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Maple Learn is a great tool for checking the answer to your math problems, but what happens when your answer is wrong and you don’t know why? Knowing there’s a mistake doesn’t actually tell you what that mistake is. Luckily for you, Maple Learn’s newest feature is here to help you out: steps! Now, with the click of a button, you can see full, step-by-step solutions to a wide variety of problems. Instead of endlessly pouring over your work to find that one misplaced negative sign, you can check the steps to quickly and easily spot where you went wrong. Plus, if you’re having trouble figuring out how to approach a problem, you can sneak a peek at the first few steps to get the ball rolling. Full solutions are an invaluable learning tool, and we’re excited to be able to share them with our users.

A screenshot of Maple Learn showing the derivative of an equation. Next to the derivative is a button labeled Steps, with a graphic of a pair of footsteps.

Getting the steps is simple. When you perform an operation using the Context Panel, you’ll see a “Steps” button appear next to the solution when steps are available. Just click this button! This will take you to a new Maple Learn document showing you a full, detailed solution. Plus, if you want to bring the steps into another document, you can then click the “Copy to Clipboard” button. Checking your solution has never been easier!

What sorts of problems do we have steps for, you might ask? Good question! The answer is a resounding “most of them”. Are you a high schooler? We’ve got steps for factoring, expansion, and solving both equations and linear systems. Doing calculus? Derivatives, integrals, limits, and even solving differential equations all have full solutions available. How about linear algebra? Absolutely! We provide steps for Gauss-Jordan elimination, matrix inversion, finding eigenvalues and eigenvectors, and calculating the determinant! And that’s just a taste of what Maple Learn can do. We’re working constantly to expand our roster of steps, so let us know what you want to see!

I hear what some of you must be thinking: “But what about when I don’t have my computer with me? I never know when I’m going to need a step-by-step solution to a math problem!” If that’s you, then check out the Maple Calculator! The Maple Calculator provides full solutions just like Maple Learn, and you can carry it around in your pocket for math-on-the-go. With Maple Learn and the Maple Calculator on your side, no math problem can stop you now.

Our grand quest to expand and improve Maple Learn is marching steadily along, and we wanted to share with you some of what we’ve been working on! We’ve added some exciting new features that we hope you’ll enjoy.

First up, we’ve added a new command: the Shaded command. This allows you to shade the area beneath a curve—perfect for helping students understand and visualize integrals. It also looks pretty cool, if I do say so myself.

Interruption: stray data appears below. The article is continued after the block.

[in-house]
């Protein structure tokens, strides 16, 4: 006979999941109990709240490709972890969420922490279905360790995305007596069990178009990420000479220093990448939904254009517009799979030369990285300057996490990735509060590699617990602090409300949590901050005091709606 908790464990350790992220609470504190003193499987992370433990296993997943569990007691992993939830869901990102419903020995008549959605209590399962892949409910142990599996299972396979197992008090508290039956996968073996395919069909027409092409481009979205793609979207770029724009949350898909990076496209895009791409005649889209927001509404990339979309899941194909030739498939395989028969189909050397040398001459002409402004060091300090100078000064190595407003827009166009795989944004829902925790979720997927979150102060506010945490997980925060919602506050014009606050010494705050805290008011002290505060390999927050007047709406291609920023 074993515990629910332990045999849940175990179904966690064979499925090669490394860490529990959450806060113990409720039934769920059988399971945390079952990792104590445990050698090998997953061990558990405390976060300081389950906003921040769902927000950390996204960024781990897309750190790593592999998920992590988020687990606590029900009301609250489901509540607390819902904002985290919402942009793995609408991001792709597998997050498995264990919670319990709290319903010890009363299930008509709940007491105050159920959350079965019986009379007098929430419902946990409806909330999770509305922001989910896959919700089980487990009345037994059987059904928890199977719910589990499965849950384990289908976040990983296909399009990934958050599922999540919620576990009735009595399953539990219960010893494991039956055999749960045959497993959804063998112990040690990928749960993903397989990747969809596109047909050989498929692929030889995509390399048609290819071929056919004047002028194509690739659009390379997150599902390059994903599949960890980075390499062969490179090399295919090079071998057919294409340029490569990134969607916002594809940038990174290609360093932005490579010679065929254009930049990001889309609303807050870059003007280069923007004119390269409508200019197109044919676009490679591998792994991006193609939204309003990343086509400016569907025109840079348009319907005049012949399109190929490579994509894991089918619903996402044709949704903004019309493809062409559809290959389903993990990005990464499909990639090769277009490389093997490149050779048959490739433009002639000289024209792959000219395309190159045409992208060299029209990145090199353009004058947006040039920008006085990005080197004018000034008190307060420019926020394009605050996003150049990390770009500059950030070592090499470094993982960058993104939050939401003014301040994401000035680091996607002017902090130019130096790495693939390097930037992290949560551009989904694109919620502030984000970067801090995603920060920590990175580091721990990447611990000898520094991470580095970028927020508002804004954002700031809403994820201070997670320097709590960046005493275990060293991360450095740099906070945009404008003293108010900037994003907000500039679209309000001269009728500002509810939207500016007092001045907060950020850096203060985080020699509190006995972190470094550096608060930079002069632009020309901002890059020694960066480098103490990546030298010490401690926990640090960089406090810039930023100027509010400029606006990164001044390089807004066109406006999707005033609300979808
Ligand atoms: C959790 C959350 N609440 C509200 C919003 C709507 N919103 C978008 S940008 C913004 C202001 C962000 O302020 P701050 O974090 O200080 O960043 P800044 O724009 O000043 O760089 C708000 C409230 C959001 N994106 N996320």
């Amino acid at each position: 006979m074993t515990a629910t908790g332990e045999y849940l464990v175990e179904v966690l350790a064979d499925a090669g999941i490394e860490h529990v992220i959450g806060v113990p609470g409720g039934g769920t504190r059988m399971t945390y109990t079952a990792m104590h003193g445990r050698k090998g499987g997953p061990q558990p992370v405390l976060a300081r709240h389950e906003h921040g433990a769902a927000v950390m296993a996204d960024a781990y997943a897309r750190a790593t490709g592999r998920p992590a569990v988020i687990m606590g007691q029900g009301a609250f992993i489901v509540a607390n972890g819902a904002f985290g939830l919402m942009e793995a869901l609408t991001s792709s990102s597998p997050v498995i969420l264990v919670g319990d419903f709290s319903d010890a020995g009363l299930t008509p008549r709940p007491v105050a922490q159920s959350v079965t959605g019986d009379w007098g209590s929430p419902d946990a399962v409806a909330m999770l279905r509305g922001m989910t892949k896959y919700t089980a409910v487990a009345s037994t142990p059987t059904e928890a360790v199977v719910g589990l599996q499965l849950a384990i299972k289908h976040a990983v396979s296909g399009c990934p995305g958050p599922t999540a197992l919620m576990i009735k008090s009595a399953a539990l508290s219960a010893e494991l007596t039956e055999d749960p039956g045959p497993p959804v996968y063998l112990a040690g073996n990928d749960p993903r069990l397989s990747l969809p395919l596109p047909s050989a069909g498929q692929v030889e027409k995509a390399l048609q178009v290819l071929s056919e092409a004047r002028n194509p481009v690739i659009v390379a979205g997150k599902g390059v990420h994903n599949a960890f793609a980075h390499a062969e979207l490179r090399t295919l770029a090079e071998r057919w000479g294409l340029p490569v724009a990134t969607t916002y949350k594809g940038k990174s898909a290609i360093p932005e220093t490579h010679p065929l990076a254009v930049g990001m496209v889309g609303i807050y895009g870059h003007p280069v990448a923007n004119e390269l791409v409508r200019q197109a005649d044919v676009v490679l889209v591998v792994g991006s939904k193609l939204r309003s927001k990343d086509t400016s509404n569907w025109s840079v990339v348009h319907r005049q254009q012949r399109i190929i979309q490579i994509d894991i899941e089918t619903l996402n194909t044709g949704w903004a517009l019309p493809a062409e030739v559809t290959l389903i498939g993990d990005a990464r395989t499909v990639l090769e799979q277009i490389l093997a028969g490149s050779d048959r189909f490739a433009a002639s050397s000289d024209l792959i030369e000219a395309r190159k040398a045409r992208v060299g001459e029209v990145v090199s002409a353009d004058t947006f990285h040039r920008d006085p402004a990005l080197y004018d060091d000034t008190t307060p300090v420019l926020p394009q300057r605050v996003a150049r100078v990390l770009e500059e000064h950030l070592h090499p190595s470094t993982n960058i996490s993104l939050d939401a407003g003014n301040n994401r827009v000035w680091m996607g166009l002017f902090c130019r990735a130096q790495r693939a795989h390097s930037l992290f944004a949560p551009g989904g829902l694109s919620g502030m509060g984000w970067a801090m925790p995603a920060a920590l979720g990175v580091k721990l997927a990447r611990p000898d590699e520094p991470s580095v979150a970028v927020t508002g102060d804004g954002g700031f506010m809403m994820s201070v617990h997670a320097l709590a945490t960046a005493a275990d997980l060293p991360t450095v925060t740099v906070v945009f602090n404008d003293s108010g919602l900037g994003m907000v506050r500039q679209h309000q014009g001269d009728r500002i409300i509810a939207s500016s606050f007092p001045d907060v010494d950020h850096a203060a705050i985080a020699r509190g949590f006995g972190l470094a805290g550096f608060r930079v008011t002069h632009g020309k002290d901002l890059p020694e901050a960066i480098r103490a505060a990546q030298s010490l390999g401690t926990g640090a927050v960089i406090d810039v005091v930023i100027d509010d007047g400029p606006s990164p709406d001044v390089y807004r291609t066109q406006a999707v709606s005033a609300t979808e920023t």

A screenshot of Maple Learn featuring a cosine function with the area under the curve coloured in.

We’ve also added a few new symbols to our roster. You can now enter the not-equals sign through the Numbers and Operators menu, and we’ve added the upper-case Greek alphabet to the Greek symbols menu. Now you can write your documents entirely in Greek! (Or you can just use them as symbols.)

If you’d rather keep the Latin alphabet, but do want to shake things up a bit, we’ve got just the thing for you: you can now choose either a Serif or Sans Serif font. With that and our other text editing tools, you’ll be able to customize the design of your document to your heart’s content.

If you’re one of our users who requested support for mixed fractions, today is your lucky day! Maple Learn now fully supports mixed fractions, and you can convert between mixed and improper fractions using the Context Panel.

A screenshot of Maple Learn showing 3 and 5/7 being converted to 26/7, and 11/9 being converted to 1 and 2/9.

We also wanted to take the time to mention some of the bugs we’ve fixed based on user feedback. Thanks to you, we have now:

  • Fixed tooltips for floor and ceiling functions
  • Resolved the issue of Maple Learn slowing when using asin(x) in equations
  • Fixed typesetting bug when entering inequalities with fractions
  • Added more support for dealing with units in tables and equations

Thank you to everyone who has sent in their feedback. Your reports are what allowed us to fix these issues. If you ever have feedback for us, whether it’s a bug you’ve found or a feature you’d like to see, use the “Flag a Problem” button to let us know. Maybe it’ll be your suggestion you see here next!

A few weeks ago, some of our sales and marketing representatives decided to spice up some emails with some whimsical poetry. We sent them out to a selection of people, but we thought they were too fun not to share with everyone else! After all, what better way to talk about math products than through poetry? So without further ado, we’re proud to present our collection of mathematical verses: